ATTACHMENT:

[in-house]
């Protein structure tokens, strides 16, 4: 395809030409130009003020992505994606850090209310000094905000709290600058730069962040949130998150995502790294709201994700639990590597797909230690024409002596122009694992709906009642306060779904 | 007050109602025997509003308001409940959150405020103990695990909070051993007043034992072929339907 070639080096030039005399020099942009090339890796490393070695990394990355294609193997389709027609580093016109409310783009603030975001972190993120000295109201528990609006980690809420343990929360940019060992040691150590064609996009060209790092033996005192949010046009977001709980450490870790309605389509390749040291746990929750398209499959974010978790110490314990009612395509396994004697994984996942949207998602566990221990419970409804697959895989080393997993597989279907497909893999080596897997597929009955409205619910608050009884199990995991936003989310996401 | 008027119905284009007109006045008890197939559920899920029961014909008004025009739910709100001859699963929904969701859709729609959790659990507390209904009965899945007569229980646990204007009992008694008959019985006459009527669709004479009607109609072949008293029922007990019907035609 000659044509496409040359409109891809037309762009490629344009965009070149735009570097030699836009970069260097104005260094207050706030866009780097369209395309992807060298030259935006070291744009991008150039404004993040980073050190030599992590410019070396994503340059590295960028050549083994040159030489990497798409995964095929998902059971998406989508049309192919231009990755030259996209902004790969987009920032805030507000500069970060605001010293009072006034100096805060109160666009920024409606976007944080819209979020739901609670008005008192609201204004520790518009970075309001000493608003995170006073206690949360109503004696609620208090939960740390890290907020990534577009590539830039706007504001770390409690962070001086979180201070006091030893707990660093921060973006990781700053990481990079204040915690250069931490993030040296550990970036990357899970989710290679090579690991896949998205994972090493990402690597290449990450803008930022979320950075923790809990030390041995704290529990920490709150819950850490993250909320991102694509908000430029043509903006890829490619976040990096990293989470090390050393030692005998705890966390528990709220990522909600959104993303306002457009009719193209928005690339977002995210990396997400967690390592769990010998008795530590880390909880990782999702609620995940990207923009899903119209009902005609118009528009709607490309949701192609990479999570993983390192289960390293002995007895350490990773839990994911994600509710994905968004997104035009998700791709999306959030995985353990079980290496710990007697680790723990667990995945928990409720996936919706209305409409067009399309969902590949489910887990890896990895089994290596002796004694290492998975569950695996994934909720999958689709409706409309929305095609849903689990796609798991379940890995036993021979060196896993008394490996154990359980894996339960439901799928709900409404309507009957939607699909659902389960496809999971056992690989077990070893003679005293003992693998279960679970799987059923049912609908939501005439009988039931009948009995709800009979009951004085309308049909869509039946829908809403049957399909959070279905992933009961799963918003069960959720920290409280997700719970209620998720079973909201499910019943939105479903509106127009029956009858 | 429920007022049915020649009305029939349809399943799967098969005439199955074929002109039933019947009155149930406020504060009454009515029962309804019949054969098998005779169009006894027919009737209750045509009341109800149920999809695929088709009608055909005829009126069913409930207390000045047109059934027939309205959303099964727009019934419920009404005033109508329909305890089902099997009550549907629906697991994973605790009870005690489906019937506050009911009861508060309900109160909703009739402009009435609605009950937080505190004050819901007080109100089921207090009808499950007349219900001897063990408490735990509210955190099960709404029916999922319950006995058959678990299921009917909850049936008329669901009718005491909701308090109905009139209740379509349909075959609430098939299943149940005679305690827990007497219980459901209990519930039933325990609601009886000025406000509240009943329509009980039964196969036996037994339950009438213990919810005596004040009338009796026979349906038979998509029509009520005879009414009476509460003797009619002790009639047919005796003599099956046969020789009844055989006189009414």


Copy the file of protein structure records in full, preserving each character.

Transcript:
[in-house]
């Protein structure tokens, strides 16, 4: 395809030409130009003020992505994606850090209310000094905000709290600058730069962040949130998150995502790294709201994700639990590597797909230690024409002596122009694992709906009642306060779904 | 007050109602025997509003308001409940959150405020103990695990909070051993007043034992072929339907 070639080096030039005399020099942009090339890796490393070695990394990355294609193997389709027609580093016109409310783009603030975001972190993120000295109201528990609006980690809420343990929360940019060992040691150590064609996009060209790092033996005192949010046009977001709980450490870790309605389509390749040291746990929750398209499959974010978790110490314990009612395509396994004697994984996942949207998602566990221990419970409804697959895989080393997993597989279907497909893999080596897997597929009955409205619910608050009884199990995991936003989310996401 | 008027119905284009007109006045008890197939559920899920029961014909008004025009739910709100001859699963929904969701859709729609959790659990507390209904009965899945007569229980646990204007009992008694008959019985006459009527669709004479009607109609072949008293029922007990019907035609 000659044509496409040359409109891809037309762009490629344009965009070149735009570097030699836009970069260097104005260094207050706030866009780097369209395309992807060298030259935006070291744009991008150039404004993040980073050190030599992590410019070396994503340059590295960028050549083994040159030489990497798409995964095929998902059971998406989508049309192919231009990755030259996209902004790969987009920032805030507000500069970060605001010293009072006034100096805060109160666009920024409606976007944080819209979020739901609670008005008192609201204004520790518009970075309001000493608003995170006073206690949360109503004696609620208090939960740390890290907020990534577009590539830039706007504001770390409690962070001086979180201070006091030893707990660093921060973006990781700053990481990079204040915690250069931490993030040296550990970036990357899970989710290679090579690991896949998205994972090493990402690597290449990450803008930022979320950075923790809990030390041995704290529990920490709150819950850490993250909320991102694509908000430029043509903006890829490619976040990096990293989470090390050393030692005998705890966390528990709220990522909600959104993303306002457009009719193209928005690339977002995210990396997400967690390592769990010998008795530590880390909880990782999702609620995940990207923009899903119209009902005609118009528009709607490309949701192609990479999570993983390192289960390293002995007895350490990773839990994911994600509710994905968004997104035009998700791709999306959030995985353990079980290496710990007697680790723990667990995945928990409720996936919706209305409409067009399309969902590949489910887990890896990895089994290596002796004694290492998975569950695996994934909720999958689709409706409309929305095609849903689990796609798991379940890995036993021979060196896993008394490996154990359980894996339960439901799928709900409404309507009957939607699909659902389960496809999971056992690989077990070893003679005293003992693998279960679970799987059923049912609908939501005439009988039931009948009995709800009979009951004085309308049909869509039946829908809403049957399909959070279905992933009961799963918003069960959720920290409280997700719970209620998720079973909201499910019943939105479903509106127009029956009858 | 429920007022049915020649009305029939349809399943799967098969005439199955074929002109039933019947009155149930406020504060009454009515029962309804019949054969098998005779169009006894027919009737209750045509009341109800149920999809695929088709009608055909005829009126069913409930207390000045047109059934027939309205959303099964727009019934419920009404005033109508329909305890089902099997009550549907629906697991994973605790009870005690489906019937506050009911009861508060309900109160909703009739402009009435609605009950937080505190004050819901007080109100089921207090009808499950007349219900001897063990408490735990509210955190099960709404029916999922319950006995058959678990299921009917909850049936008329669901009718005491909701308090109905009139209740379509349909075959609430098939299943149940005679305690827990007497219980459901209990519930039933325990609601009886000025406000509240009943329509009980039964196969036996037994339950009438213990919810005596004040009338009796026979349906038979998509029509009520005879009414009476509460003797009619002790009639047919005796003599099956046969020789009844055989006189009414």